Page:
p.s. I know this is long, but I so agree with your post,.. it evoked floods from fingers I thought had forgotten to write rivers. 🙂

  6. I am… It feels like this great power cumulating inside of me, pushing me to do something… but… I don’t know what it wants me to do… I don’t know which road to take on this crossroad. Not all roads lead to Rome.

    Your post is however helpful. Thank you:).

  7. I dropped out of high school twice. The first time I dropped out of high school, I started to read Aristotle’s “Nichomachean Ethics” (it later became my bible—I was an atheist at the time) and I started to write some poetry. I think public, private and parochial schools share one thing in common: they teach our kids how to stand in line (conformed to the world). I never did learn how to stand in line—I guess that is one of the reasons why I dropped out of high school—I liberated myself from prison.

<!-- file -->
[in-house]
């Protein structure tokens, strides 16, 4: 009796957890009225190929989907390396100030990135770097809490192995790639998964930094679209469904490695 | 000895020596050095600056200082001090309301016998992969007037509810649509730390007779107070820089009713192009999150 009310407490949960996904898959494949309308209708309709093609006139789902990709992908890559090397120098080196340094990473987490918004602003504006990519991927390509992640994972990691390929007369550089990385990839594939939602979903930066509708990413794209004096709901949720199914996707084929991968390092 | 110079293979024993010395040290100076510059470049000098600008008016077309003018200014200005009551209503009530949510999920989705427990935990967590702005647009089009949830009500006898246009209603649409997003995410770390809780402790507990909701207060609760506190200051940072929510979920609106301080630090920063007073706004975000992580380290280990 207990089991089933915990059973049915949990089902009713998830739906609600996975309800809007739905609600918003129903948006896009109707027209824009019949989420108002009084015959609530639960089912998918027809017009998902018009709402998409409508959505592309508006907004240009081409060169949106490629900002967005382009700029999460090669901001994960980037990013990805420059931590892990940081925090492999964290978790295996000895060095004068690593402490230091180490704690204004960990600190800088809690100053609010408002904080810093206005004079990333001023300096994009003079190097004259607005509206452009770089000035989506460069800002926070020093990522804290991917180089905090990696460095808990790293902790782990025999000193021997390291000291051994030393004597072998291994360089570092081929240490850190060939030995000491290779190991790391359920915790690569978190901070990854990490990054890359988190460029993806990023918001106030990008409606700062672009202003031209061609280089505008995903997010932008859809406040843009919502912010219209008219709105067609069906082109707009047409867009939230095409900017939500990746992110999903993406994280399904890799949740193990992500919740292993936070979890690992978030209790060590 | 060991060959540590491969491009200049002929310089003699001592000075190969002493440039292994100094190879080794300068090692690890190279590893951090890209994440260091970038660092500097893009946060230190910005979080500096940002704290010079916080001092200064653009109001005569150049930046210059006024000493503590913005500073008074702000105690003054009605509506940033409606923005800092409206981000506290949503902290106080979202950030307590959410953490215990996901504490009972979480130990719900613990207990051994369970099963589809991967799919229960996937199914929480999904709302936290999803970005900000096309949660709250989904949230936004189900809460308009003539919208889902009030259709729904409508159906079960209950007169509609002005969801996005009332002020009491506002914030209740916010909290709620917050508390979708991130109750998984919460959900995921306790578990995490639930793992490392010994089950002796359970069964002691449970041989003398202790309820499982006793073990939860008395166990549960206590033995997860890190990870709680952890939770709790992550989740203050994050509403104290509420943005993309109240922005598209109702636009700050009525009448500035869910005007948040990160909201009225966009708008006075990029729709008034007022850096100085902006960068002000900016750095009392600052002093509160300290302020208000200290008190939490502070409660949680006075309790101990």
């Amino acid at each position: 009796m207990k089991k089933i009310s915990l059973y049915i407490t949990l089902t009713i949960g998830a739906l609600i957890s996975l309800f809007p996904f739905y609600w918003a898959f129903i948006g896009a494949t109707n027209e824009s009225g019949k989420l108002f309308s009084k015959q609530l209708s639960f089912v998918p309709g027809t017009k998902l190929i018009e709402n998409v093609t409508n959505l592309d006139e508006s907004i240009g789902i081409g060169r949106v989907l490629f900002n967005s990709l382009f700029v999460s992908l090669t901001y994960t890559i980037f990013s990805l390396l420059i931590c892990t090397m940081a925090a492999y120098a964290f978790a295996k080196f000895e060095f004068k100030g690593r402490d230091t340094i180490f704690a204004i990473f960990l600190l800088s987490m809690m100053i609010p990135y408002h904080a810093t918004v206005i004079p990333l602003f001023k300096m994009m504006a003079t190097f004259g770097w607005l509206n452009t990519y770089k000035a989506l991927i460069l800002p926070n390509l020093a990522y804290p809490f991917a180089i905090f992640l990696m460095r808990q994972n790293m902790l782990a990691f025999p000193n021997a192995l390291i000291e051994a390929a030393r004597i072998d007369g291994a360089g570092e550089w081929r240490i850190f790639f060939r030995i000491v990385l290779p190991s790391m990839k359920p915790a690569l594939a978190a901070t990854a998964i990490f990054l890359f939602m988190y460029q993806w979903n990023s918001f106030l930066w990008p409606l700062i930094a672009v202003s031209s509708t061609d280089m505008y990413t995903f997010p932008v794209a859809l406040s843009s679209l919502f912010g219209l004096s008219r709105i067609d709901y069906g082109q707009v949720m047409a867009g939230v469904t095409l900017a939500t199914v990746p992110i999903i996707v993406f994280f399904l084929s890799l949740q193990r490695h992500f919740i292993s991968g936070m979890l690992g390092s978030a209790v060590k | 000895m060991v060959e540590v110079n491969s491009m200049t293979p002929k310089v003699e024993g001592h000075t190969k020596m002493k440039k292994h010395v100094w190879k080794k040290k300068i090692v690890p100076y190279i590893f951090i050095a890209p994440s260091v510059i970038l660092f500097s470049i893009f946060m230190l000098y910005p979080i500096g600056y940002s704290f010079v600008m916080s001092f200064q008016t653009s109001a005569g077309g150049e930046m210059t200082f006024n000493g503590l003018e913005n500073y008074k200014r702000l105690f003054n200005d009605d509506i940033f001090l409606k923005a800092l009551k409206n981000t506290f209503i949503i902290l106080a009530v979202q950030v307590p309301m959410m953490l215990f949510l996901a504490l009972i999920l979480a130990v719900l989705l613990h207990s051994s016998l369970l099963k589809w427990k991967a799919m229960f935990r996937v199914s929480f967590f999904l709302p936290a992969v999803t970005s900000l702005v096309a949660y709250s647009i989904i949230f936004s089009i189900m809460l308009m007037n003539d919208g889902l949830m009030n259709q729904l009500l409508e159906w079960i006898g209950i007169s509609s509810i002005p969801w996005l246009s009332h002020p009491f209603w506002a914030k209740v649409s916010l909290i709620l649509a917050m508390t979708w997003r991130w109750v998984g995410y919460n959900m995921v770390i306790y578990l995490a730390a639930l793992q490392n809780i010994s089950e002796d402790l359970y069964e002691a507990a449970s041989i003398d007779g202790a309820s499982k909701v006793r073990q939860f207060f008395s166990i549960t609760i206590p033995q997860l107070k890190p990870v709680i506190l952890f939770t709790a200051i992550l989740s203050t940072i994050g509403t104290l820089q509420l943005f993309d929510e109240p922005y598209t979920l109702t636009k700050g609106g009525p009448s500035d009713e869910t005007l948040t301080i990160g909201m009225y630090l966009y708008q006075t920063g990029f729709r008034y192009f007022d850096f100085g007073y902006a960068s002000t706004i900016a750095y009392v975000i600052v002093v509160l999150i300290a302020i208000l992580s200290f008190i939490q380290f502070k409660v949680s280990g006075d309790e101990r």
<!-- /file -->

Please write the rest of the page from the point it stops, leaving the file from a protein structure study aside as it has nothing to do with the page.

Now I am 52 years old, and I still don’t know how to stand in line. I hitchhiked the United States for 16 years, self-published two books, had one short story and two poems published by Ethos magazine. I also have two blogs.

    I think you have a lot of talent. Keep writing. If you haven’t read Dostoyevsky’s “The Brothers Karamazov”, you should—I think you would like it.

    “Author”
    http://hitchhikeamerica.wordpress.com/about/

  8. I’m also an aspiring writer and I think you’re amazingly brave, both to write in English and to take the leap of faith and devote yourself to it. I’m currently in university and of course, I’ve barely written since I got here – it’s difficult and it’s painful. But… I’m studying Romanian among other things and have absolutely fallen in love with the language.